Computerworld

Roaming blogger lands a whale of a data bill

$7230 or $328 a day stings roaming data user

When blogger Cameron Slater toured Australia for three weeks, he never thought his biggest bill would be for data, $7230 — or $328 a day.

Branding the charge “extortion”, the Auckland businessman is demanding the Commerce Commission investigate roaming fees.

More commonly known as “Whale Oil,” Slater is on a standard Vodafone 1GB a month package. On his June road-trip, he used his laptop and Vodem to surf the internet and compile the blog, taking under two hours a day.

Bill records from Vodafone NZ show 218,808.9kb of data was used roaming on the Vodafone Australia network, charged at 1 cent a kilobyte.

On other networks, 164,905.984kb of data was used, charged at 3 cents a kilobyte.

Slater has complained to Vodafone NZ saying the data bill was more than the cost of his petrol, accommodation and car rental for the entire trip.

He told them a local Vodafone customer in Australia would have paid $49.95 for the same data usage and a Telstra customer just $24.89.

“For your information your charges are 5963.11% and 12068.75% above Vodafone and Telstra respectively. I fail to see how an electron sent from my laptop is any different from an electron sent from an Australian laptop in Australia,” he says.

“These charges are immoral, unconscionable and utterly unjustified by any measure you care to choose. This matter will most certainly be raised with the Commerce Commission with regards to predatory pricing,” continued his email.

Vodafone NZ customer support replied GlobalRoaming was “a premium service” attracting premium rates from other telcos and consequently domestic limits don’t apply.

Vodafone NZ spokesman Paul Brislen says such charges are the “standard flat rate around the world” and it was what the Australian telcos, for example, charge Vodafone NZ for roaming.

“Vodafone NZ does not set the roaming charge for international data roaming — the other carriers do, so we simply pass that cost on to the customer,” Brislen says. “Use a lot of traffic and you pay.”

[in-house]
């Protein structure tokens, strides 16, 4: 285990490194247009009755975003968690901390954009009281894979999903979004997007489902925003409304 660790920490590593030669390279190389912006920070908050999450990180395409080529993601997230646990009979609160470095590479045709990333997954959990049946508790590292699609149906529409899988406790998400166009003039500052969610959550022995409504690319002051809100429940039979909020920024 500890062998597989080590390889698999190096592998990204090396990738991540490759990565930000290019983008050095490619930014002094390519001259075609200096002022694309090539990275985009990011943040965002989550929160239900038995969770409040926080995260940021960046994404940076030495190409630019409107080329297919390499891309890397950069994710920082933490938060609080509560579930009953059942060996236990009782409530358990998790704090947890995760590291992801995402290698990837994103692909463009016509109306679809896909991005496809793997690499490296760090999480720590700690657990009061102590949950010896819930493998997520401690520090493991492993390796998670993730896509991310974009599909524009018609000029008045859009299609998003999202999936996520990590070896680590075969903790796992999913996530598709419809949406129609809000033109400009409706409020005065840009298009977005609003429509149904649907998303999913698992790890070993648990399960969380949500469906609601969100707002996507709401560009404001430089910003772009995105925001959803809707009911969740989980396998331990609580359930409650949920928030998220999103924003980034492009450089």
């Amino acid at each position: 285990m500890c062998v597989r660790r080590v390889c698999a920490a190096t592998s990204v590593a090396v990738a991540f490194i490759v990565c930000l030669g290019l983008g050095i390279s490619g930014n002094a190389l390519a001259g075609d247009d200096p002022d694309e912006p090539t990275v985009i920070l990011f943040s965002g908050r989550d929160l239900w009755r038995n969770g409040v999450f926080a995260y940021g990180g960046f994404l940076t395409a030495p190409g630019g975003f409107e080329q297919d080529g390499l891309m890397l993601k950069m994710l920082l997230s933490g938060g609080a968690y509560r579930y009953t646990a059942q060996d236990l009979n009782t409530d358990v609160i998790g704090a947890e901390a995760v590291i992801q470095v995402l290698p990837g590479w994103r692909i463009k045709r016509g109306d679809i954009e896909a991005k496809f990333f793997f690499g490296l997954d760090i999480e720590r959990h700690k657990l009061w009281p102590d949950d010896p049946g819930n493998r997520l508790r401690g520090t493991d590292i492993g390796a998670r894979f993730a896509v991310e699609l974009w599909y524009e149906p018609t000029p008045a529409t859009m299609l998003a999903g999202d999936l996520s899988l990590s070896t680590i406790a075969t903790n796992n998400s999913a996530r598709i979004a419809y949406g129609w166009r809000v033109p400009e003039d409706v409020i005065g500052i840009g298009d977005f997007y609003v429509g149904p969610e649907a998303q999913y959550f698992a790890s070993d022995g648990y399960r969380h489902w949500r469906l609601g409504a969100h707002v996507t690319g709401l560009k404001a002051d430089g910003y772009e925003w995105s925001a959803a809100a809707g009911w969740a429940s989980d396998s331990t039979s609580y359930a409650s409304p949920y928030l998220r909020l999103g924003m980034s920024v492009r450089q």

Warning systems, he says, are not possible as customers are using other telco networks. They do not instantly inform Vodafone NZ of customer use, but only at the end of the billing month.

Vodafone Australia says its roaming charges are competitive and transparent.

Spokesman Greg Spears says Vodafone Mobile Connect users on either side of the Tasman can download a dashboard which tracks how much data they use and what they spend.

“The tools are in place for customers to self regulate,” he says.

Vodafone globally is also “reassessing rates across all Vodafone companies.”

Nonetheless, media commentator and fellow blogger David Farrar says $30 a MB is “incredibly high”. While Vodafone will have charges listed in terms and conditions, “a socially responsible telco” would look at text messaging or email to warn customers.

“This (receiving huge, unexpected data bills) happens to a lot of people. I travel overseas and because of that, I clearly ask upfront what it will cost me.”

Farrar says it is much cheaper to use the hotel’s wireless system and he rarely uses his datacard overseas.

Internet NZ executive director Keith Davidson agrees $30 a MB “does seem a little high.” He says Vodafone should let users set their own data limits, where delivery would stop or a message received to stop such unexpected bills.

Brislen says Vodafone’s website has tips for global roaming, like switching off automatic updates.

“Customers need to read the website,” he says.

Slater, meanwhile, has learnt from this experience. When visiting Vanuatu in July to perform some charity work, he used the free wireless broadband in his hotel.